Values Voters Summit is a more genteel anti-Obama tea party

But the rhetoric is just as confrontational. And it’s got most of the likely GOP presidential candidates lining up for a straw poll.

By , Staff writer

Anti-Obama conservatives are having their second big weekend in Washington.

Last Saturday, it was the mass “tea party” political protest. (How “mass” is still being hotly debated.) A sort of “Rabble in Arms” minus the pitchforks and torches, although there might have been a musket or two.

This weekend, it’s a more genteel version: The “Values Voters Summit,” sponsored by church-oriented “family values” groups and featuring a parade of would-be 2012 presidential candidates.

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There may be more suits and ties, and people haven’t been waving those signs depicting the president as an African witch doctor or Adolph Hitler. Still, the rhetoric has had a distinct tea party flavor.

Take the session titles, to start with. Among them: “Silencing the Christians,” “Obamacare: Rationing Your Life Away,” “Thugocracy: Fighting the Vast Left-wing Conspiracy,” “Global Warming Hysteria,” “Countering the Homosexual Agenda in Public Schools,” and “The New Masculinity.”

Still time to get to that last one, guys, where we will be told that “feminism has wreaked havoc on marriage, women, children and men.” The answer? A new “masculinism.”

Though this weekend’s event is more traditionally conservative, its sign-waving, more confrontational street version is certainly being cheered along.

In a lunch speech Saturday, former Massachusetts governor and presidential candidate Mitt Romney praised the “millions of Americans who have stepped up in town halls and tea parties across the country.”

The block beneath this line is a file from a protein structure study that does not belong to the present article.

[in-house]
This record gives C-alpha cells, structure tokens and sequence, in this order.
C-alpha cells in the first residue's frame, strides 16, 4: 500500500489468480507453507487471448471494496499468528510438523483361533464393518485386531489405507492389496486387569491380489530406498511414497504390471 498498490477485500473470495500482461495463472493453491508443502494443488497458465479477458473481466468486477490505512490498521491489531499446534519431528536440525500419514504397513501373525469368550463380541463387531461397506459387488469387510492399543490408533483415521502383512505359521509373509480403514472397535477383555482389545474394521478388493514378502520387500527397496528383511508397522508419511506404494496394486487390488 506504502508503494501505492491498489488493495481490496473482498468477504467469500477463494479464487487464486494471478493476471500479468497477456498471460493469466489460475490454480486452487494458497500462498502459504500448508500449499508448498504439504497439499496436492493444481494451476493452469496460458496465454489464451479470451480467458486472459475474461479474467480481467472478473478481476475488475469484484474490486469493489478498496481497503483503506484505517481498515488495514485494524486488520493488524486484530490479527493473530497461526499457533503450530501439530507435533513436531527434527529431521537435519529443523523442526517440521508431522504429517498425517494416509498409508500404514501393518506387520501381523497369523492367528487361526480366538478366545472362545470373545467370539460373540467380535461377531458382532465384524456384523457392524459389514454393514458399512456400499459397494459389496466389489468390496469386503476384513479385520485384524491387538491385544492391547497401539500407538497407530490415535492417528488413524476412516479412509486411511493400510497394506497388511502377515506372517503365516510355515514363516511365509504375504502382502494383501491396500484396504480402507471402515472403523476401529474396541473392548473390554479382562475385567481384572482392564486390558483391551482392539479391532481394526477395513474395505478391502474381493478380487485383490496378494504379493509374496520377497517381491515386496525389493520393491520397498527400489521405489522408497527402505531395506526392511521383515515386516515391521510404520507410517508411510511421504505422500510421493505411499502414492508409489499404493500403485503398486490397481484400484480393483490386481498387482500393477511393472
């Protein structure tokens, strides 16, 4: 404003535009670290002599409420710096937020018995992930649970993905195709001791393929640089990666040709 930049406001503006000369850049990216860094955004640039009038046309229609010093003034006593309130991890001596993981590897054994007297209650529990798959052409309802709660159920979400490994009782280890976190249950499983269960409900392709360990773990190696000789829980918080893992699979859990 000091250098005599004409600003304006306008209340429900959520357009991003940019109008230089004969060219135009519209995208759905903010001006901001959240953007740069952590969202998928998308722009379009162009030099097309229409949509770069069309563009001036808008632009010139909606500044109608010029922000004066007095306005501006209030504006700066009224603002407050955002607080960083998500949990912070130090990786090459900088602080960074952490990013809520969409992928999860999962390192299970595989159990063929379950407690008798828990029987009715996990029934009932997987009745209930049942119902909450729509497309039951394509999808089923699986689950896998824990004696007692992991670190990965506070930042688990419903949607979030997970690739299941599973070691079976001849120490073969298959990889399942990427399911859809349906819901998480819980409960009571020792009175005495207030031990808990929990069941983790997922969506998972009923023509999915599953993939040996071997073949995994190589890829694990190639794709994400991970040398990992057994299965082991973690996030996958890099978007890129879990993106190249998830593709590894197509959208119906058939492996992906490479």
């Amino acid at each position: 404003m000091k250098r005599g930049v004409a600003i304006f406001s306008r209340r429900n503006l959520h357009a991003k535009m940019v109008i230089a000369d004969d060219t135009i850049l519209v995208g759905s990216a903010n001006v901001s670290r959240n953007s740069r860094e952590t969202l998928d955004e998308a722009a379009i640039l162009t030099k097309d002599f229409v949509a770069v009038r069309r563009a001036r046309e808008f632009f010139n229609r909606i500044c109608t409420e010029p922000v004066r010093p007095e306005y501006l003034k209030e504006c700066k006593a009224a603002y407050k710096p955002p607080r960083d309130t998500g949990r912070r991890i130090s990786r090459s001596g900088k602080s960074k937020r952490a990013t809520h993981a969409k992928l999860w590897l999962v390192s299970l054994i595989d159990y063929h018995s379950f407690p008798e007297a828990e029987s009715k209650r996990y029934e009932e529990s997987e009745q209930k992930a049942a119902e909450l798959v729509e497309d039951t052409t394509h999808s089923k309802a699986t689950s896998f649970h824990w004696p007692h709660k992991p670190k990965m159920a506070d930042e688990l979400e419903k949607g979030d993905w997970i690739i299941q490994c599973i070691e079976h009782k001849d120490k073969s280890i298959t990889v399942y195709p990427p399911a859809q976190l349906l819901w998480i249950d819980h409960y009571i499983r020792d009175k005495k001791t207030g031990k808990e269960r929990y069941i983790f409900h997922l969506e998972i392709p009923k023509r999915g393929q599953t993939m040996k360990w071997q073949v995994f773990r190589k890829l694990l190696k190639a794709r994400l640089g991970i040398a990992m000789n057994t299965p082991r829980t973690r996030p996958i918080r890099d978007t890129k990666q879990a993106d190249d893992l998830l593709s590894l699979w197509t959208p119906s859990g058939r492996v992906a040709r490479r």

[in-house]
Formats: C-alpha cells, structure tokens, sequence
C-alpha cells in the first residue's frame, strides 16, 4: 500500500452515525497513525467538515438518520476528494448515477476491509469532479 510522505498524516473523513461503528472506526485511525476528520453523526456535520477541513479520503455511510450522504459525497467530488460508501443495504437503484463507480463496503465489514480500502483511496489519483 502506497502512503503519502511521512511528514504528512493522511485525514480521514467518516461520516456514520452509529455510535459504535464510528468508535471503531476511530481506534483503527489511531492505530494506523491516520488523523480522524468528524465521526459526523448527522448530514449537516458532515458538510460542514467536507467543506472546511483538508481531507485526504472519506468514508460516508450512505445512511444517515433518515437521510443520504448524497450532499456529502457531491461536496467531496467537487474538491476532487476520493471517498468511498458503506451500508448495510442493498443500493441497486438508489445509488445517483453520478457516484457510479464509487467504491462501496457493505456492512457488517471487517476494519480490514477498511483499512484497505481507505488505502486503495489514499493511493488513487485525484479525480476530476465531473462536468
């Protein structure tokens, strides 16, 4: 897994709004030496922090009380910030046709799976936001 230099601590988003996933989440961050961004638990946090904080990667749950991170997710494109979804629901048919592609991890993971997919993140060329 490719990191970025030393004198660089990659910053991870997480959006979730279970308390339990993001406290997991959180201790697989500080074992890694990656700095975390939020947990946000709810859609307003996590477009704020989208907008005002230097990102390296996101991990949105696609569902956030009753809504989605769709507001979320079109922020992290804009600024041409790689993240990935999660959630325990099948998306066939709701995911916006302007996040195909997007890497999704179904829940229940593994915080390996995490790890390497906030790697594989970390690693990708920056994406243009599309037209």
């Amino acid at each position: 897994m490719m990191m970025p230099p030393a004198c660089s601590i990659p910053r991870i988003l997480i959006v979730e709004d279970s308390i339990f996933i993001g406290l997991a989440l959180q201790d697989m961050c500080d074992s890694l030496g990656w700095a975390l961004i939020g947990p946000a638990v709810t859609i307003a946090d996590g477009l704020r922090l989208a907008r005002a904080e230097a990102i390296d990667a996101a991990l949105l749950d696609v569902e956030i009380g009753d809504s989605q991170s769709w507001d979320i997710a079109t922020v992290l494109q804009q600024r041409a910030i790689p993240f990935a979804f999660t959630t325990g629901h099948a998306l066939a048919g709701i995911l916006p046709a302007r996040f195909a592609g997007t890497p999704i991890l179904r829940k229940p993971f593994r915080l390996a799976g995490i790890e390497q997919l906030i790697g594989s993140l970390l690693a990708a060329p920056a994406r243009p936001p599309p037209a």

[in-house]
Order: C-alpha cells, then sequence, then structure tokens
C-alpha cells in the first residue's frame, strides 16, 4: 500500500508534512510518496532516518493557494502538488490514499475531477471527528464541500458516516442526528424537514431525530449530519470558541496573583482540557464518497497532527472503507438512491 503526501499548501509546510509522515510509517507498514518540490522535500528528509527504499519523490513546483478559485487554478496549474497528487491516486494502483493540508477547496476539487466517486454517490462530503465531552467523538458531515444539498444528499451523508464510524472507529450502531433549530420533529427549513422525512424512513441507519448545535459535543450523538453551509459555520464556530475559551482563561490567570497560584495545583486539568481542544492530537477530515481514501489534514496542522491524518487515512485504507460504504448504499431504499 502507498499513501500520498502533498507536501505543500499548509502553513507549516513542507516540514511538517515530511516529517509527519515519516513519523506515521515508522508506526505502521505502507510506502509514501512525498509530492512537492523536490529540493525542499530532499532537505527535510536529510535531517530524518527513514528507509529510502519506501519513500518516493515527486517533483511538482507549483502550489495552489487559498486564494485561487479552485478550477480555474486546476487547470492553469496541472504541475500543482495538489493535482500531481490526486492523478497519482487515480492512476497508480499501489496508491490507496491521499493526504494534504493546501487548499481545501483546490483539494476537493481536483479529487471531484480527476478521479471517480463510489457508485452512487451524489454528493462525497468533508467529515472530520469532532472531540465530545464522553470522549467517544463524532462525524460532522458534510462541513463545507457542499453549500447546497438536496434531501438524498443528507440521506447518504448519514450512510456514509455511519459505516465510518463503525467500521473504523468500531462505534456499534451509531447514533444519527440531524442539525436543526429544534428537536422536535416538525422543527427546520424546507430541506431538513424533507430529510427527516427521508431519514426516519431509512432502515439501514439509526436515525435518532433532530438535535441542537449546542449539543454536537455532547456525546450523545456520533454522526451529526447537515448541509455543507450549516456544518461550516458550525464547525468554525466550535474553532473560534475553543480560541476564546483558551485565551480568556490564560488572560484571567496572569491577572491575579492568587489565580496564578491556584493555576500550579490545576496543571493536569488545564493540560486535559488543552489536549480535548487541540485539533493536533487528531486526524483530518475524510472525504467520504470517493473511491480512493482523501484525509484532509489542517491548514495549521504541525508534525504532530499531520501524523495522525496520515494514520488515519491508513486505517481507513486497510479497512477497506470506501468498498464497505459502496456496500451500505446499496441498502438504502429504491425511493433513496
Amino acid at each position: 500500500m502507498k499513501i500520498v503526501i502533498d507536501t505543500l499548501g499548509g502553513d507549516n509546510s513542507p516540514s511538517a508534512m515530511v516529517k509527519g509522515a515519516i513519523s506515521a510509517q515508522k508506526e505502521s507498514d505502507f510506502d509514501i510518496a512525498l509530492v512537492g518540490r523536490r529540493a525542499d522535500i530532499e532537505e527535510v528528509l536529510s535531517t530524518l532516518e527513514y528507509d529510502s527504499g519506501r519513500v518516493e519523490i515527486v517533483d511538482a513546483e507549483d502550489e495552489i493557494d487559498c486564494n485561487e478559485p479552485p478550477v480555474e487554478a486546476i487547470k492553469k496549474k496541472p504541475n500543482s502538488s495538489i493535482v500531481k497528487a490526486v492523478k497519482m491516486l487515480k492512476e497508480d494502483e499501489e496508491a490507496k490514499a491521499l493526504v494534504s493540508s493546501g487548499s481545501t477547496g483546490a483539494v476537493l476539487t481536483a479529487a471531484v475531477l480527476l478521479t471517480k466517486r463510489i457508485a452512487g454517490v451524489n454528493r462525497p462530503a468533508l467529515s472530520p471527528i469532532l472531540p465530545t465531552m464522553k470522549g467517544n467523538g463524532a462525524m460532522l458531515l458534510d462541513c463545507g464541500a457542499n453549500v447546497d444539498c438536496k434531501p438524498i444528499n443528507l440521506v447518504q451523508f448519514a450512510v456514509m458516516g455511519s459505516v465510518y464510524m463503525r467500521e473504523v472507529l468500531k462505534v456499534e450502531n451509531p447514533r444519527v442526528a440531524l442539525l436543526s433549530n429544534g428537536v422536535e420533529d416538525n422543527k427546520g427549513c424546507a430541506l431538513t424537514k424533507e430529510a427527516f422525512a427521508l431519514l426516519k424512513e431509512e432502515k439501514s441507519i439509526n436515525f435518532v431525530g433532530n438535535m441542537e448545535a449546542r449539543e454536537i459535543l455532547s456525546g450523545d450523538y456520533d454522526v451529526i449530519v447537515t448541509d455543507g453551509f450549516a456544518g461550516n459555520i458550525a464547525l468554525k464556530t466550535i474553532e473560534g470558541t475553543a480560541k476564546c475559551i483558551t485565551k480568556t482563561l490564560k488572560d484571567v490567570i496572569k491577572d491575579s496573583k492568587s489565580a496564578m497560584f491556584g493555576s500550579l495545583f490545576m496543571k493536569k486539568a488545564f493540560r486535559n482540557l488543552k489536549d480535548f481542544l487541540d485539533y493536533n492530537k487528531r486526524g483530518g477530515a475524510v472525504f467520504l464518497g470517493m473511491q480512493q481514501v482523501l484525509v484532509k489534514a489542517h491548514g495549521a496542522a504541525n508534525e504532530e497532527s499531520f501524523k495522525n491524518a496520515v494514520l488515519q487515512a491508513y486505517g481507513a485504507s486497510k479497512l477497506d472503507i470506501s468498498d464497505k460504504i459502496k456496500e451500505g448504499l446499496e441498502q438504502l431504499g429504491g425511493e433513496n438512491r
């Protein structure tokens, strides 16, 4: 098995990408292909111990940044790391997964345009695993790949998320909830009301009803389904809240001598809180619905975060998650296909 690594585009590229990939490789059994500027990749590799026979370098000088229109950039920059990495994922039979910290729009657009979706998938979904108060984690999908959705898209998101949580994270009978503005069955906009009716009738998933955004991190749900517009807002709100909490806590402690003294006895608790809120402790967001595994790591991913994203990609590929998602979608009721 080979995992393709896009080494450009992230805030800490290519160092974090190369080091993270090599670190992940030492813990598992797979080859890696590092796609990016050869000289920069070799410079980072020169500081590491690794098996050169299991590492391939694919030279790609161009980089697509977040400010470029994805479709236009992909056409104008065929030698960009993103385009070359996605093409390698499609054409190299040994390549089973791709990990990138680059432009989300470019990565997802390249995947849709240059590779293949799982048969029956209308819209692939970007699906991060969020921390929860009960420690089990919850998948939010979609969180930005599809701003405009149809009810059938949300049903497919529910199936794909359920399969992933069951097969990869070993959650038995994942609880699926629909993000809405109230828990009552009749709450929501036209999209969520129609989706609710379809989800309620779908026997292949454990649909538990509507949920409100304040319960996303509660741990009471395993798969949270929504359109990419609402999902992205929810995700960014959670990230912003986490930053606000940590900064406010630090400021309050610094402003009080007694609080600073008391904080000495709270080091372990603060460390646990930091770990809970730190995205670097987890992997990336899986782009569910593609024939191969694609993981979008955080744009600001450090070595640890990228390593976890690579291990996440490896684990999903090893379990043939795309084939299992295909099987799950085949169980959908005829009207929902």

“When government is trying to take over healthcare, buying car companies, bailing out banks, and giving half the White House staff the title of czar, we have every good reason to be alarmed and to speak our mind,” Romney said.

Be careful not to stereotype, however.

Many younger evangelicals -- the type quite likely to be seen tea-partying or at this weekend’s conservative summit -- apparently have a noticeably different set of values than their elders. For example, 44 percent favor a larger government offering more services -- nearly twice the percentage of older evangelicals. They’re also more likely -- 52 percent to 34 percent -- to approve of same-sex marriage and civil unions.

Activities at the Values Voters Summit include one of the first straw polls for the 2012 presidential nomination. On the ballot are Newt Gingrich, Mike Huckabee, Bobby Jindal, Sarah Palin, Ron Paul, Tim Pawlenty, Mike Pence, Mitt Romney, and Rick Santorum.

“The 2012 presidential primaries may be several years away but many value voters are already surveying the field of possible candidates,” said Tony Perkins, president of Family Research Council Action, which has been hosting the summit since 2006.

 Fox News (not surprisingly) was the first to report the straw poll's results:

The summit's poll, which featured 9 presidential prospects, found that 28 percent of Christian conservatives said Huckabee would revive the Republican party and traditional conservative principles while 12.4 percent preferred former Massachusetts governor and presidential candidate Mitt Romney. Other strong contenders included Minnesota Gov. Tim Pawlenty, who won over 12.23 percent of conservative voters. Former Alaska governor and vice presidential candidate Sarah Palin and Indiana Rep. Mike Pence came out in in a virtual tie at 12.06 percent and 11.89 percent, respectively.

Some are wondering why Palin didn't come to this weekend's event. She’s always been a great crowd-pleaser at conservative gatherings, and what better place to be if she wants to keep her political base energized for future public office.

Maybe because it’s moose-hunting season in Alaska?

No, Palin spokeswoman Meghan Stapleton told The Washington Times. “The Palins are expecting the return of eldest son Track this weekend from a yearlong deployment with an Army combat brigade in Iraq.”

“Mrs. Palin also has her first major paid speaking engagement in Hong Kong” in a few days, she added.

Not a bad way to begin developing foreign policy credentials. And you can see China from there.

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